Many of those who defend today's "student-centered" education methodology like to claim that "research" proves that students learn best when they're allowed to "explore learning" on their own. We could point out that much of that "research" is done by the very people responsible for changing the methodology of public education from a traditional knowledge-based system to one based on values and feelings -- in other words, they're creating research to support the sale of their "new" educational materials -- but what has always struck me as odd is how the touchy-feely teacher-as-facilitator approach never made it into certain areas of education.

Like athletics.

I wonder why?

Imagine you're the coach of the local high-school football team. It's Friday night and you're getting ready to send the troops out onto the field.

"Danny, I know you've never kicked off before; even though Jake was an All-State kicker last year and you haven't been at a single practice this fall, I think it's important that you get the chance to experience kicking off. Let's go get 'em, Fawns!"

Danny's kickoff is returned for a touchdown. You send Chuckie out to field the other team's kickoff, and he fumbles it, but your team miraculously recovers. You gather the offense on the sideline.

"Okay, I know that Blake is the quarterback, but Poindexter is a member of an oppressed minority, and he deserves the same chance as Blake. Go get 'em!"

"But coach, what play should we run?"

"Don't worry, something will come to you."

The offense takes the field and Poindexter, who's never taken a snap in his life because he's a 5-foot-3, 280-pound guard, gets sacked for a 15-yard loss. You call time out and huddle your offense.

"Okay guys, I know we have some ground to make up. Let me ask you, how do you feel about losing 15 yards on the first play in front of everyone in town? Do I need to contact the school district lawyer to seek compensatory yardage?"

"Coach, we suck."

"That's not a proper attitude, Jerry -- unless of course that is your preference, in which case you should feel good about sucking. Okay, this time we're going to run a pass play!"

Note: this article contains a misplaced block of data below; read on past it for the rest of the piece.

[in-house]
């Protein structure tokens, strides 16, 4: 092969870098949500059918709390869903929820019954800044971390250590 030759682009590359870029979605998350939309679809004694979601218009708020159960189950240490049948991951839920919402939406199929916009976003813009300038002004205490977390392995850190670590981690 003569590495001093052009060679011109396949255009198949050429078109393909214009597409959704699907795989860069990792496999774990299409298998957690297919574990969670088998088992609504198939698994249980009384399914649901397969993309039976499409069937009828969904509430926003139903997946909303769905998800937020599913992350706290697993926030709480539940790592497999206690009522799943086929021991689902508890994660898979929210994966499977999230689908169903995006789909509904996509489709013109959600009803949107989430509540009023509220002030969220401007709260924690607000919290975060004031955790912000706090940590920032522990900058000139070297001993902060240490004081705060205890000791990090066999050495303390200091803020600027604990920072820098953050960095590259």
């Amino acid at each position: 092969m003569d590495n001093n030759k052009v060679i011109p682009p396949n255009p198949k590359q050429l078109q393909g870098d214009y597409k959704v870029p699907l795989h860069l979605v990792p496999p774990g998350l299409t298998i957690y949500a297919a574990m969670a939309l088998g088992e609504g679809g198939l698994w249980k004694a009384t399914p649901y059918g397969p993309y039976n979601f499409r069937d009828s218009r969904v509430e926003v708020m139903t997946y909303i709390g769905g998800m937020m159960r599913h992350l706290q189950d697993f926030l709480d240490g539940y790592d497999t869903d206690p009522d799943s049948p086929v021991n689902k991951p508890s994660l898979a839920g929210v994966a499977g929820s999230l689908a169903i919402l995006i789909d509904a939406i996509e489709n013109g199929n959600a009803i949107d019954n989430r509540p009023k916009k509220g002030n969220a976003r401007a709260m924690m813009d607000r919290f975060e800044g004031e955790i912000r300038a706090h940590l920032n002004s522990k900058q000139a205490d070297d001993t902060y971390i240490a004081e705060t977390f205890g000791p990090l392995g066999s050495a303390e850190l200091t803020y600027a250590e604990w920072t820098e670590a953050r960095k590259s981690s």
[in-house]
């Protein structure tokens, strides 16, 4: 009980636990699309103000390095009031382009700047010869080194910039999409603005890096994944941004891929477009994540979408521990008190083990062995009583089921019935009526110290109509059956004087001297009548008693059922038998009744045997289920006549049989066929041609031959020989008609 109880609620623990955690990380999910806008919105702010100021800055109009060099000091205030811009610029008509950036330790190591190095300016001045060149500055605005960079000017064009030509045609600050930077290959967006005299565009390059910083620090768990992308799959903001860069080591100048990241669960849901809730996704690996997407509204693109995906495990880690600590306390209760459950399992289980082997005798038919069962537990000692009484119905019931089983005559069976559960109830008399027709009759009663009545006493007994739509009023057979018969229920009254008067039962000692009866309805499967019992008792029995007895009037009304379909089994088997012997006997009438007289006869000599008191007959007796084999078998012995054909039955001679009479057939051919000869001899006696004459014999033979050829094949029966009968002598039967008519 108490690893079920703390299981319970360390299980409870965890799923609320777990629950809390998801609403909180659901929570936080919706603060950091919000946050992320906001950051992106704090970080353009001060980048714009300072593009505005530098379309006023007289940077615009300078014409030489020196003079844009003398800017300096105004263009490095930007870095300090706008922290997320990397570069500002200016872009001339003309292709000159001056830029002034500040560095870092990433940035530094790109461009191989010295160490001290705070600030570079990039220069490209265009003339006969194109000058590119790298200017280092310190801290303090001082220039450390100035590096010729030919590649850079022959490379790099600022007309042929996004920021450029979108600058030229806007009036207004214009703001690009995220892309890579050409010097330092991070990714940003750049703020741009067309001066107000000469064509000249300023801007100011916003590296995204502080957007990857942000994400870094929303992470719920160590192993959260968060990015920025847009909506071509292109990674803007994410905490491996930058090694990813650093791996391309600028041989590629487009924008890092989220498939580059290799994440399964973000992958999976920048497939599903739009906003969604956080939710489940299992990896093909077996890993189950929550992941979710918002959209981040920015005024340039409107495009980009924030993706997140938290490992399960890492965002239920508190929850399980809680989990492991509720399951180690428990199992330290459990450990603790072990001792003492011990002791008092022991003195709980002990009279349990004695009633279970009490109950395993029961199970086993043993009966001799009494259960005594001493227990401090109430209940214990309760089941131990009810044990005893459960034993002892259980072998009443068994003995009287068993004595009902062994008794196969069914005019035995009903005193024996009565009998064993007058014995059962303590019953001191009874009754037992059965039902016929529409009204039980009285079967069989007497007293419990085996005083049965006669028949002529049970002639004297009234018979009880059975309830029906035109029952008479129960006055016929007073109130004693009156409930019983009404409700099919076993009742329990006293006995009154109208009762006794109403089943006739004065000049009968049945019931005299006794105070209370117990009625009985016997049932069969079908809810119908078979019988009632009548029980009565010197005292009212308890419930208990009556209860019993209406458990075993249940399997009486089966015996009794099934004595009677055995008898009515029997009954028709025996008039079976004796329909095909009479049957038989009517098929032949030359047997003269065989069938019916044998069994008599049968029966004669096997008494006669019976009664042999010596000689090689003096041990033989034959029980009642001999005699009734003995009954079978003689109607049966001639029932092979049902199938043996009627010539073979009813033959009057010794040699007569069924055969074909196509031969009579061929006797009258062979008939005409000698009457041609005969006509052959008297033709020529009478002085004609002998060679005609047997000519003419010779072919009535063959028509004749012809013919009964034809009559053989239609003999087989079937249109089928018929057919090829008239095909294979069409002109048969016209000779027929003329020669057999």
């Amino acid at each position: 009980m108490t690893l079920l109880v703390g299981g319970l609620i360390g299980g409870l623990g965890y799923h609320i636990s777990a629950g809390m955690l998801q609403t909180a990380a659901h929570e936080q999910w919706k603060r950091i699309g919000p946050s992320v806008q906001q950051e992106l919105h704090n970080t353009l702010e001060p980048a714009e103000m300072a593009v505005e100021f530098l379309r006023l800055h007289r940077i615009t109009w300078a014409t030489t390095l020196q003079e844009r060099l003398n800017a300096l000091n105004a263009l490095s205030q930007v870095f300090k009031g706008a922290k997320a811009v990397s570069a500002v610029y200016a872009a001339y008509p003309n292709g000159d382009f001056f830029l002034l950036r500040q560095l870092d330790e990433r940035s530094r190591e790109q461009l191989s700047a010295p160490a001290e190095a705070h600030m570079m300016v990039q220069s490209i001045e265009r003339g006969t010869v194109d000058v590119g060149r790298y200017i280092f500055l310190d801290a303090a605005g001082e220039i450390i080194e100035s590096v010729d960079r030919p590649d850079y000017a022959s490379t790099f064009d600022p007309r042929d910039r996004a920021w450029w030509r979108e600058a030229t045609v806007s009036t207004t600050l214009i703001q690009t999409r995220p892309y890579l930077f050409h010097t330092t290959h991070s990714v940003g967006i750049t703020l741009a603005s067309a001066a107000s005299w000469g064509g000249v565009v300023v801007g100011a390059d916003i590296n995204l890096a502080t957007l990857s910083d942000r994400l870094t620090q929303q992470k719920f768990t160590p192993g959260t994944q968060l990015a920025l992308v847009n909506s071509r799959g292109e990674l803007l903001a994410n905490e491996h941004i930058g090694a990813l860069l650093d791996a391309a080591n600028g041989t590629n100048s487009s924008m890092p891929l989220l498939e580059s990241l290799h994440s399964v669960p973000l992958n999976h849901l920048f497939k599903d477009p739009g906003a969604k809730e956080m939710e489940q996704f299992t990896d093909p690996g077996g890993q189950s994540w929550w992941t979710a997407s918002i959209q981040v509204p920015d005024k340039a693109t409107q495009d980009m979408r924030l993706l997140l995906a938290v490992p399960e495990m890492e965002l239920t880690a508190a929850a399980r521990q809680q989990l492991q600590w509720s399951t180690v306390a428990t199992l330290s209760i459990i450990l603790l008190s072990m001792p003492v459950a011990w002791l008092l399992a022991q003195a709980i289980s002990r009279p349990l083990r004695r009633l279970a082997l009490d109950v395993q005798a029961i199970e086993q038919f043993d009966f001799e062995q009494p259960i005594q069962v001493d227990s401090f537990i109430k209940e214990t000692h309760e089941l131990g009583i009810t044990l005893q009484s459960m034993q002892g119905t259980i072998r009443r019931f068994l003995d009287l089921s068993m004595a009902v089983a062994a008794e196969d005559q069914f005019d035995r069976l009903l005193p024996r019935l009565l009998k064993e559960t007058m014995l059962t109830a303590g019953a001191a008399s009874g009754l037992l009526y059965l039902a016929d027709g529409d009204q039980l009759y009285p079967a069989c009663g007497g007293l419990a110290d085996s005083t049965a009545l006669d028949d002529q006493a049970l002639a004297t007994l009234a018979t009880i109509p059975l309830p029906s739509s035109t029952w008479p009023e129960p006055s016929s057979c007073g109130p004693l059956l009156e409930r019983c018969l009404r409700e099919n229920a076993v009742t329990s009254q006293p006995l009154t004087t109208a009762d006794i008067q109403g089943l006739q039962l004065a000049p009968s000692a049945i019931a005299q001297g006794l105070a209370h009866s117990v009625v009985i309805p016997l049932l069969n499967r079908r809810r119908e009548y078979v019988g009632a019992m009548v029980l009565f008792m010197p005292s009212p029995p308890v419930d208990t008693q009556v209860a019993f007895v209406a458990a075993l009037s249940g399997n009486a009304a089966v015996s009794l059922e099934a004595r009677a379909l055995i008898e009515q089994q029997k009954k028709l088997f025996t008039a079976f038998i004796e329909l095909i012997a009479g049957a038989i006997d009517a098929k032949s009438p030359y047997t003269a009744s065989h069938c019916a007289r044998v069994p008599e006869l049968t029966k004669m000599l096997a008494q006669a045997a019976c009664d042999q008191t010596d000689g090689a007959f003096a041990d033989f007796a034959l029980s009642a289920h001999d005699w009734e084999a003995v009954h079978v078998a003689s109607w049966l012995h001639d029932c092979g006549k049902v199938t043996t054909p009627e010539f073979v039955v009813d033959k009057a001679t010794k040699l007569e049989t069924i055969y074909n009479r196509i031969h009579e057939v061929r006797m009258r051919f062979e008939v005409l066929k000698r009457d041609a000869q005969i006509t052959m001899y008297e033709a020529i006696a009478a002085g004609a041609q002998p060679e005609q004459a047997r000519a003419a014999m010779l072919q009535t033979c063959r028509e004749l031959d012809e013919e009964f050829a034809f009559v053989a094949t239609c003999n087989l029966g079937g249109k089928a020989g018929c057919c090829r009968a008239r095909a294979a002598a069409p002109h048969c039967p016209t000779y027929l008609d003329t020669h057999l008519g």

"Which play, coach?"

"You'll figure it out, trust your feelings."

The likelihood of such a coach retaining his job through the first quarter -- especially in Texas -- is pretty slim. He's facilitating, not teaching. Those kids aren't learning to play football.

How do you teach football? You design plays. You show those designs to your position coaches, and all of you get on the same page about what the play is designed to do. You then put that play into a playbook and give it to the players. The players study the playbook until they have memorized it.

Then you put them on the practice field by position and, from quarterback to end to guard to running back, teach each player his role in the play. You eventually bring all the positions together to run the play in practice -- and you run it, over and over, until the players do it right.

Coaching football is traditional Type I educational methodology: memorization of facts, skills and drills, repetition until players KNOW what they're supposed to do and can do it unconsciously.

The same principles are used in Saxon Math and any other number of other programs which have arisen over the years in challenge to the education establishment's focus on affective methodology.

Before the public education system in the United States began implementing affective Type II methodology in the late 1960s, America's public education system led the world. With outcomes-based education in place, we're now in the 30s.


Maybe it's time to study a new playbook.